“If Maduro installs puppeteers who more or less make up new constitutional rules, it really puts an already beleaguered (U.S. President Donald Trump) administration in a tough spot,” said Kloza.

Still, if the Trump administration “tries to put financial handcuffs” on Venezuela’s state-owned Petróleos de Venezuela, SA, (PdVSA), “it might provide the catalyst for the oil market and for consumer gasoline prices to rise appreciably,” Kloza said.

And the impact could be far reaching, with “financial handcuffs or penalties” potentially signaling “incredible turbulence for Citgo,” he said.

Citgo Petroleum Corporation, the Venezuela-owned American refiner, employs thousands of U.S. citizens and is “instrumental in ensuring adequate supply of gasoline, diesel fuel and jet fuel,” said Kloza.

In Russia, integrated oil firm Rosneft, which is majority owned by the country’s government,” might ultimately gain a large ownership stake in Citgo should its parent company and country default,” he said.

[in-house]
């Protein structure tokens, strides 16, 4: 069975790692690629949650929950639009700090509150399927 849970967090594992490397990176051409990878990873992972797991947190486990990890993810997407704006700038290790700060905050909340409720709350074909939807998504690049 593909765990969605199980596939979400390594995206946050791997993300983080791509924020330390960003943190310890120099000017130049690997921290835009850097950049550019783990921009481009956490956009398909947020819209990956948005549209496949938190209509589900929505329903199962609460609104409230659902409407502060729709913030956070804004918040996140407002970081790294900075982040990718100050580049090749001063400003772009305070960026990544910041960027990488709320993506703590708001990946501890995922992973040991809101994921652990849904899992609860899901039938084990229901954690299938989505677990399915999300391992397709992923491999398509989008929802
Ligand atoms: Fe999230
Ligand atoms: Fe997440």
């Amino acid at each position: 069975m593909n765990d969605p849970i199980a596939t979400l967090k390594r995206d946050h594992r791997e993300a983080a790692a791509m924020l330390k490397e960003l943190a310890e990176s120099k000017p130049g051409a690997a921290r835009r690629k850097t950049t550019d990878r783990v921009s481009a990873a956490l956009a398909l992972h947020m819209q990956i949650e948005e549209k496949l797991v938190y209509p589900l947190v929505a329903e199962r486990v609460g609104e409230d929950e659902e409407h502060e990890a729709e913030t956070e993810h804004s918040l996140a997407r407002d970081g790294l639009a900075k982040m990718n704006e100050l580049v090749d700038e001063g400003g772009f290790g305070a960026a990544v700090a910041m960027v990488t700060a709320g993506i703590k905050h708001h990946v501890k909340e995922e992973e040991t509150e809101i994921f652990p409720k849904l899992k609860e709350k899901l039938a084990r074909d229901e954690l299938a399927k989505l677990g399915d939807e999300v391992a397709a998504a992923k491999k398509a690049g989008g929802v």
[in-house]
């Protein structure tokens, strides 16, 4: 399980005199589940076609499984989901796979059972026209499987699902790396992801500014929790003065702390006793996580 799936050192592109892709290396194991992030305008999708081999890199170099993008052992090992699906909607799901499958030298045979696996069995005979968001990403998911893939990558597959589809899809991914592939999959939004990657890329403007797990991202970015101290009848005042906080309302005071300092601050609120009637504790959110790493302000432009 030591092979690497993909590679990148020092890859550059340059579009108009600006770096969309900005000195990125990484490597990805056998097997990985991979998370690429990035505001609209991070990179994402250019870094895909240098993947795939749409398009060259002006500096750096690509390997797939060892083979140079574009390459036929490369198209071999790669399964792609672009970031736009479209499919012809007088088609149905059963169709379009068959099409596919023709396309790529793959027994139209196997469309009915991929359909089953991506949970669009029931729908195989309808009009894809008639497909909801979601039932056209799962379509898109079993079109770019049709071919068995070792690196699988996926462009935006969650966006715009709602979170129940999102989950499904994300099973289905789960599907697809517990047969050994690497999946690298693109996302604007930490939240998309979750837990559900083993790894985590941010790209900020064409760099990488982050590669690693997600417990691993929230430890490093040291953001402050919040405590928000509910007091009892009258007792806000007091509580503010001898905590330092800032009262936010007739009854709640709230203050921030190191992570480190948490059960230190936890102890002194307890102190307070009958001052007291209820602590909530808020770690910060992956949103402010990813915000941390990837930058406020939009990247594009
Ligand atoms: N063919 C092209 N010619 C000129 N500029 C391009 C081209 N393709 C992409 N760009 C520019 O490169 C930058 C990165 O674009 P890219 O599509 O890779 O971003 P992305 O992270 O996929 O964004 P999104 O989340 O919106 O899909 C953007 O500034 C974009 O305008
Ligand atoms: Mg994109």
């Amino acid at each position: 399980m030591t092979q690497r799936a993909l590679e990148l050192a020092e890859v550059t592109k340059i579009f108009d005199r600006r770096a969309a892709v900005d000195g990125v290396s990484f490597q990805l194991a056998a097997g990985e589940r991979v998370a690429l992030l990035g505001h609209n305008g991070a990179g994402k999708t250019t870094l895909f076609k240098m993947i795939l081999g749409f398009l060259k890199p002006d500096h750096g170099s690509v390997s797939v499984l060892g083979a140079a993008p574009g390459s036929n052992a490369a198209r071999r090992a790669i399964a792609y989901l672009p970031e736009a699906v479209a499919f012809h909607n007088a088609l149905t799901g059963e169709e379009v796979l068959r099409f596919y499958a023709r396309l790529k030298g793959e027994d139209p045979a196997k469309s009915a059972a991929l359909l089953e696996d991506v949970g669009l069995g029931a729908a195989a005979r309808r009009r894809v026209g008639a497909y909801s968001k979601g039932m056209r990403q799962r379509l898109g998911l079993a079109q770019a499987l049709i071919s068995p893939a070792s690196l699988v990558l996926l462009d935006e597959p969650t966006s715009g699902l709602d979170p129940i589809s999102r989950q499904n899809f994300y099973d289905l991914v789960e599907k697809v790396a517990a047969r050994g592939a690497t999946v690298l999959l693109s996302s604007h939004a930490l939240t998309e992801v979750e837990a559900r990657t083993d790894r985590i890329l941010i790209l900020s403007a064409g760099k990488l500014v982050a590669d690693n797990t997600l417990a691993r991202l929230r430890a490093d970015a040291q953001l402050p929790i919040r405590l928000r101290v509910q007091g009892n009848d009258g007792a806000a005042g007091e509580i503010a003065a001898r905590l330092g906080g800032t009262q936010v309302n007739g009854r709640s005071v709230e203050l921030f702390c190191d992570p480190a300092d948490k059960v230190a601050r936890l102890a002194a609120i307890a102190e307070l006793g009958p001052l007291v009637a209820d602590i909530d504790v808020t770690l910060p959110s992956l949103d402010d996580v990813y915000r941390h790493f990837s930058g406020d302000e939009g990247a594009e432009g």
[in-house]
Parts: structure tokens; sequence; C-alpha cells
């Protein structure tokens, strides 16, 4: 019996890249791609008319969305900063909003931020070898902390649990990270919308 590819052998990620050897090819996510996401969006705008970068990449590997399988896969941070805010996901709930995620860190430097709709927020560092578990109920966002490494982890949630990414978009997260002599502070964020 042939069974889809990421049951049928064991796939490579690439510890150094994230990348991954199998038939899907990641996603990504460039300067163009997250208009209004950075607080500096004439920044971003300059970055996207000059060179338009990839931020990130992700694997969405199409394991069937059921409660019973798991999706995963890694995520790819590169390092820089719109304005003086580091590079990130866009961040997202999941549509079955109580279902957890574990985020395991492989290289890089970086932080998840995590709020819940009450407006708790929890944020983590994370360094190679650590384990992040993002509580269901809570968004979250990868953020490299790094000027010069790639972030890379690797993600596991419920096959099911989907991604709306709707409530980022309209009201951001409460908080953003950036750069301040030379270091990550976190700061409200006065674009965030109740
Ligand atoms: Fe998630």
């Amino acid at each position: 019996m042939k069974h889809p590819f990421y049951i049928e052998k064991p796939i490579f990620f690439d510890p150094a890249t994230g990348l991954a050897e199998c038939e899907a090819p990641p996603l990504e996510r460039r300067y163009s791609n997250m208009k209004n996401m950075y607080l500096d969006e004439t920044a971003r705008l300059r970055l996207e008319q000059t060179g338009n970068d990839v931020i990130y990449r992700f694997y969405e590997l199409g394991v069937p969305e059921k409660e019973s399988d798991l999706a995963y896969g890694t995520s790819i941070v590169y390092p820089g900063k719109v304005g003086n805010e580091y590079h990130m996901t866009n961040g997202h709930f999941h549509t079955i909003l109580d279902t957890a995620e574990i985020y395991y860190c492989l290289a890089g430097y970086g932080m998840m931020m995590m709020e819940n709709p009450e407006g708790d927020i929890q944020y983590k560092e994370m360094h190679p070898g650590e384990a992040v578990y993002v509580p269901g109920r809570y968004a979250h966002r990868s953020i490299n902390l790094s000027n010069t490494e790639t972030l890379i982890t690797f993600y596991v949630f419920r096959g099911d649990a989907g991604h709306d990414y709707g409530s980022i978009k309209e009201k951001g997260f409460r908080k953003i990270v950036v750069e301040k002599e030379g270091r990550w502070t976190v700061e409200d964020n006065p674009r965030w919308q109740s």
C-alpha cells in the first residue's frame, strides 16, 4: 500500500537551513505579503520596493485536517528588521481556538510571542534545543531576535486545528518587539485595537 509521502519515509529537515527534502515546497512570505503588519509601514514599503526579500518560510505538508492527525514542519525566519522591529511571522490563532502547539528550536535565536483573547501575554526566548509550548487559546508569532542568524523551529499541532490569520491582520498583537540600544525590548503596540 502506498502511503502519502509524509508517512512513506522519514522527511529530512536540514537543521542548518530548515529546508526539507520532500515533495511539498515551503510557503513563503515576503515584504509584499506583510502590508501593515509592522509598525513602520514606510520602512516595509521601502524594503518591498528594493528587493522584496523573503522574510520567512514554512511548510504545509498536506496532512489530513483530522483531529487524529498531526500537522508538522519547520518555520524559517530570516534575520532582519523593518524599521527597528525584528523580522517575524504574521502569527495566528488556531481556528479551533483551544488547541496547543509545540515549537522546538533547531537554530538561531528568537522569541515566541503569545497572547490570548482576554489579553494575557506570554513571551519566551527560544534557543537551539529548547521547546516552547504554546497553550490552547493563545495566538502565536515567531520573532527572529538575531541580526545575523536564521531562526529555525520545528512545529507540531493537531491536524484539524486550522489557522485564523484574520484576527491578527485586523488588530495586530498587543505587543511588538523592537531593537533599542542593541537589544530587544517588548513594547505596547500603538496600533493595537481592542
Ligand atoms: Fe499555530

Rosneft received 49.9 per cent of the equity in PdVSA unit Citgo late last year as collateral for a $1.5 billion loan to PdVSA. Reuters recently reported that Rosneft is in talks with PdVSA for a fuel-supply deal and stakes in Venezuela-based oil and natural-gas fields.

For now, traders can just “hope that Trump only target individuals, not oil” when it comes to sanctions, said Williams.He also warned that the market could see a reaction from the U.S. that is “more complex than a simple halt in imports.

Meanwhile, Kloza said that if Venezuelan crude continues to flow, there is “limited upside” for the oil market “despite the large inventory draws that have happened and will continue to happen for some time.”

“Without ‘Vendemonium,’ we’re destined to remain in a low-price oil environment into 2018 or later,” said Kloza.

CEO/Founder Investors King Ltd, a foreign exchange research analyst, contributing author on New York-based Talk Markets and, with over a decade experience in the global financial markets.

Crude Oil

Oil Dips Below $62 in New York Though Banks Say Rally Can Extend




Oil Dips Below $62 in New York Though Banks Say Rally Can Extend

Oil retreated from an earlier rally with investment banks and traders predicting the market can go significantly higher in the months to come.

Futures in New York pared much of an earlier increase to $63 a barrel as the dollar climbed and equities slipped. Bank of America said prices could reach $70 at some point this year, while Socar Trading SA sees global benchmark Brent hitting $80 a barrel before the end of the year as the glut of inventories built up during the Covid-19 pandemic is drained by the summer.